Ever since the famous talking pictures were demonstrated a few years before 1913, the public had been awaiting this feature here in Berlin. These were shorts and not full-time movies, full-time movies developed later in the 1920's and early 1930's.
These shorts were a way to convey to the audience the meaning of every action and movement by the characters on the screen, which up to this time had been a accomplished vaguely by pantomimist. Makers of these pictures had been able to obtain the services of Raymond Hitchcock, Rose Berger and several Broadway stars to pose for these pictures. How thrilling this must have been to see and hear for the first time.
Of course, we had many different types of immigrants coming into town in 1913 and many times the newspaper did not refer to them by name when they got into trouble. They would only mention them by nationality unless they were seriously injured or deceased.
An August 14, 1913 headline went like this: “Polanders on Exchange Street”. There were 19 in number, who appeared before Judge Ryan in district court and they were charged with noise and brawl.
As a result of numerous complaints received by the police department on Friday, August 8, 1913 “Polanders” were taken into custody from a house on Exchange Street. They were charged with noise and brawl and they were then brought before the District Court on the next day in the morning with a five dollar fine being imposed on the respondents.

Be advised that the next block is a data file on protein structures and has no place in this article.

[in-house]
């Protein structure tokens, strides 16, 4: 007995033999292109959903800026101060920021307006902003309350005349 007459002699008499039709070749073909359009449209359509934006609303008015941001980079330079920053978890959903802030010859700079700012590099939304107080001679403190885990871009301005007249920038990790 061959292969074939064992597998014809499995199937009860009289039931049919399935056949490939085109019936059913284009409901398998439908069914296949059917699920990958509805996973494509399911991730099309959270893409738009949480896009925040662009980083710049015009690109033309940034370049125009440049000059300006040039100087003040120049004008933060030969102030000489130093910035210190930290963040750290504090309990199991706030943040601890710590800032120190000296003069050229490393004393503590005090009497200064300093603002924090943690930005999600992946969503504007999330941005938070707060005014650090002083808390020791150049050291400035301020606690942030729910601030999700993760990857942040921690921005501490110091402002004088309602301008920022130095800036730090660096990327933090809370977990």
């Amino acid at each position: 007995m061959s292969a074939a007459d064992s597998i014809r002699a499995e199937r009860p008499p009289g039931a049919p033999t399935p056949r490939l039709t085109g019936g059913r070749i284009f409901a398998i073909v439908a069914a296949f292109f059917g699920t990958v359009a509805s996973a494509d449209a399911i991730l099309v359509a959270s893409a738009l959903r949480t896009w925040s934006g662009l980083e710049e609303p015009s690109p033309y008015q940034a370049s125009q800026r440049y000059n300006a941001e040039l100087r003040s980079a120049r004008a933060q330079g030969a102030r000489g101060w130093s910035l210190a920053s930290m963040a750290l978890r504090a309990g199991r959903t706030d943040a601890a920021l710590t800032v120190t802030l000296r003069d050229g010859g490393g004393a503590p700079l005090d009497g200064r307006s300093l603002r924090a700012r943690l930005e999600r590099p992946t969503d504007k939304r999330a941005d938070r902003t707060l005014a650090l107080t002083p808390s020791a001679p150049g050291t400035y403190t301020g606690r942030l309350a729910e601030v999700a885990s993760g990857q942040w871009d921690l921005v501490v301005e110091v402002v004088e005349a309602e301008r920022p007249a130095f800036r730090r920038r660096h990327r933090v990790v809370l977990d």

From Saturday until Monday morning the local police had a busy time, with the result that 14 of these men appeared in the docket charged with various offenses. The funny thing was that none of them had claimed Berlin and as their home city.
On Tuesday morning, only four appeared before the court, three were charged with being drunk on public streets and one was charged with being a pawnbroker without a license. From the evidence of witnesses, it appeared that a watch had been left with the defendant for a loan of four dollars, with the understanding that interest at the rate of $.50 per month should be repaid.
City Clerk P. J. Smyth testified that no license had been issued to the party by Mayor and City Council and as a consequence a fine of five dollars and costs was imposed. I wonder if this law is still in the books and how did the officials find out about this person buying the watch.
On Wednesday morning, in addition to three ordinary drunks, one culprit appeared charged with noise and brawl and received a fine of five dollars. Another plead guilty to a complaint against him charging assault and from the evidence of the complainant, there was no provocation for the beating. A fine of three dollars and cost was imposed in this case. These were always headlines back then and some of them seem funny today, but this was the law back then, as Berlin had a rough and tumble bunch of people roaming the streets. A fine of five dollars was pretty hefty in these days.
I will continue with the history of our beloved city of Berlin in my next writing.